The day after our splendid repast at Backaskaill, if you remember, we had an appointment to keep. I duly packed the acoustic bass into the back of the car and drove up the road, (the weather was abysmal), to Heather and Tony’s house, avec cake. We chatted together for quite a while and things were indeed going quite swimmingly until the time came for the gentlemen to retire to the studio (garage). Apart from being very self-conscious in such esteemed company it was an amazing experience to hear my host play the keyboard. For example, he explained that, as a jazz musician, it’s pretty much ‘anything goes’ so long as it gets back on track before the do hits the fan. As well as advocating that “if you don’t make mistakes then you’re clearly not trying hard enough”, he stated a penchant for dropping a few bars of a different song into the proceedings just for the hell of it. Now that’s the sort of confidence in one’s ability that so frustrates those of us that can only dream of emulating it. All that I could reply with was to play him a short riff that somebody with talent had taught me. I clearly have some homework to do. He did take the time to share his passion for the songs and musical stylings of Tom Lehrer. We enjoyed a little sing-a-long to ‘The Masochism Tango’ and ‘Poisoning Pigeons in the Park’. Now I have to go through all his songs on i-tunes to find a favourite. Then it’ll be a case of breaking out my bass chord book and my copy of ‘Bass Guitar for Dummies’, which I fully expect was very much written with me in mind.
Back in the garden, I continue to be an angel of death of horticulture. Our first tomato plant was becoming pot-bound and given that the pot it was in was practically a small skip, it needed to go outside. Now it’s dead. Miraculously, we have peas, not from the tomato plant, obviously, but all the varieties of beans that had flowered so promisingly have since taken a chronic turn for the worse. But the most frustrating of our ‘children’, is the squash plant. There is a creeping vine from which beautiful, yellow rosette flowers blossom at regular intervals. At the base of each bloom, a fruit swells. However, it is a cascade of disappointment. Each young squash seems to prosper until the moment the next flower along opens up. Then it seems that all the plants energy is focused on the new fruit and the old one withers and rots on the stalk. I had trusted Neil in ‘The Young Ones’ who asserted it was all a case of “we sow the seed, nature grows the seed and we eat the seed.” He at no point intimated that nature is a fickle bitch who will tease you with rampant swathes of inedible flora all around but kick you in the ‘happy-sacks’ if you try to grow anything useful. I used to be an advocate of organic food but if it takes shit loads of chemicals to get the selfish bitch to allow us to feed ourselves then she’s the one responsible for massacring my green credentials.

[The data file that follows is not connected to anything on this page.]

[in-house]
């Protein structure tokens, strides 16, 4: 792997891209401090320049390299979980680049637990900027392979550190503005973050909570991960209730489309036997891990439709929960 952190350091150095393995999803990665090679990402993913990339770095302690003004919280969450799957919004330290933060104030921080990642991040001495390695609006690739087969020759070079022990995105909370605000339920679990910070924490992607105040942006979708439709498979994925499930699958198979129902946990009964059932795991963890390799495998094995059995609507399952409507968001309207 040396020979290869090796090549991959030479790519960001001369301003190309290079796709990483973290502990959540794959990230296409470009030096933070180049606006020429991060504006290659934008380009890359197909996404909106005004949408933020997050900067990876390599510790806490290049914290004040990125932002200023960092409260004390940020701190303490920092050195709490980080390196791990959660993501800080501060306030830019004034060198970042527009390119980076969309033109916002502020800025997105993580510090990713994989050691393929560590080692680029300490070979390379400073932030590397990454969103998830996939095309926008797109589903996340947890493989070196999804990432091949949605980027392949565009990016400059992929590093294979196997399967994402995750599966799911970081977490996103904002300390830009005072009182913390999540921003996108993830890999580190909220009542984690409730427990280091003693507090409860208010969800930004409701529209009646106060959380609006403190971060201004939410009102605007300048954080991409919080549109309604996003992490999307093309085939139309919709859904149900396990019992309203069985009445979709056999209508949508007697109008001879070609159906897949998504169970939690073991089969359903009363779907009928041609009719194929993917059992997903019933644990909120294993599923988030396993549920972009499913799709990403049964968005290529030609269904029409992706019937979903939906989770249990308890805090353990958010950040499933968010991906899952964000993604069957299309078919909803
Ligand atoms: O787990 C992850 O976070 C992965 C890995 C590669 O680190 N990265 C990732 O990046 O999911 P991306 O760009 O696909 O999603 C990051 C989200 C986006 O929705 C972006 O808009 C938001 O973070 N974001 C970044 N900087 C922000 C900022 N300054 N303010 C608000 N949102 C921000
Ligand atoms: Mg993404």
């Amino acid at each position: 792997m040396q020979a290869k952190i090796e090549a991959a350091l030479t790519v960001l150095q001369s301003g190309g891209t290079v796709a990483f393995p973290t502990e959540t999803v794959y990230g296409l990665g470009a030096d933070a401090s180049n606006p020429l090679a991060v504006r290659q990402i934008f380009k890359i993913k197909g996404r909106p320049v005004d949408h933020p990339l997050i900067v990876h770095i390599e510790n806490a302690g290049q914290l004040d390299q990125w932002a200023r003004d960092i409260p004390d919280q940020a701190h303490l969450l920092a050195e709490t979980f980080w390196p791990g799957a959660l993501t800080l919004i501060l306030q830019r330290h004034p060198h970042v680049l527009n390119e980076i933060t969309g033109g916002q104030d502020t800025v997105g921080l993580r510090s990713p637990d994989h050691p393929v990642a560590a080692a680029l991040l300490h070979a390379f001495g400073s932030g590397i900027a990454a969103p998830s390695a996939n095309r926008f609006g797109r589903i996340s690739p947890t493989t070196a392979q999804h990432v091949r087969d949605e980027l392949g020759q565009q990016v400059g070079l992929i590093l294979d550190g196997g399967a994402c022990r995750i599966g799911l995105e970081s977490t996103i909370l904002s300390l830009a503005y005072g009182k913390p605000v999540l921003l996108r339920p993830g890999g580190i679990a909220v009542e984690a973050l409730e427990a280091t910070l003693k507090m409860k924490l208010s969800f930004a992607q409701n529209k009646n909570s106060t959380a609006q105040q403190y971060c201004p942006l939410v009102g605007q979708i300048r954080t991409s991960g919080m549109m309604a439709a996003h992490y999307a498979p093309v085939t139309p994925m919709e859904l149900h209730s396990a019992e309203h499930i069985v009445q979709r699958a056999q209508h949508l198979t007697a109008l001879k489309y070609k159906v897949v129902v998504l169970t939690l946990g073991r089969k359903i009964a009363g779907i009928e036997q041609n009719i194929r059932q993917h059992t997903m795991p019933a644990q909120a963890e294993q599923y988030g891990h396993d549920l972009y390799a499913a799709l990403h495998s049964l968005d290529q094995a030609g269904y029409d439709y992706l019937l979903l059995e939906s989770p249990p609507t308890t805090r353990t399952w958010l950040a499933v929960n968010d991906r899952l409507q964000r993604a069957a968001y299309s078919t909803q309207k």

On a lighter note, I scored my first birdy on the Sanday links. But it’s a golf story and you don’t want to hear it. I told Gail and it garnered the same response as Rimmer got from relating his ‘Risk’ story. Fair enough. It’s not as if it had gotten me into Irkutsk.
|Bifrost in all its glory. Shame someone's getting wet.|
As well as the weekly good walk ruined, I’m still trying to get some proper exercise. I don’t like it when Gail is feeling a bit poorly, but whenever she’s not up to joining me at the pool it does mean that I get the chance to leave the car at home. I’d think about trying out all of the triathlon disciplines but running is for masochists and fortunately I don’t have the knees for it. (Running, not masochism.) Last Friday, I jumped on the bike, rode five miles, swam another mile in the pool and then rode six miles home. I should perhaps stress that the house hadn’t moved further away but that I had just taken a circuitous route home that meant that I could buy some eggs on the way. My weather predicting hasn’t improved. I thought that the rain-bearing clouds on the horizon wouldn’t reach me before I got home. I thought wrong. The only positive to be had from the inconvenience was that two showers in one day meant that I don’t have to have another one now until Hallowe’en.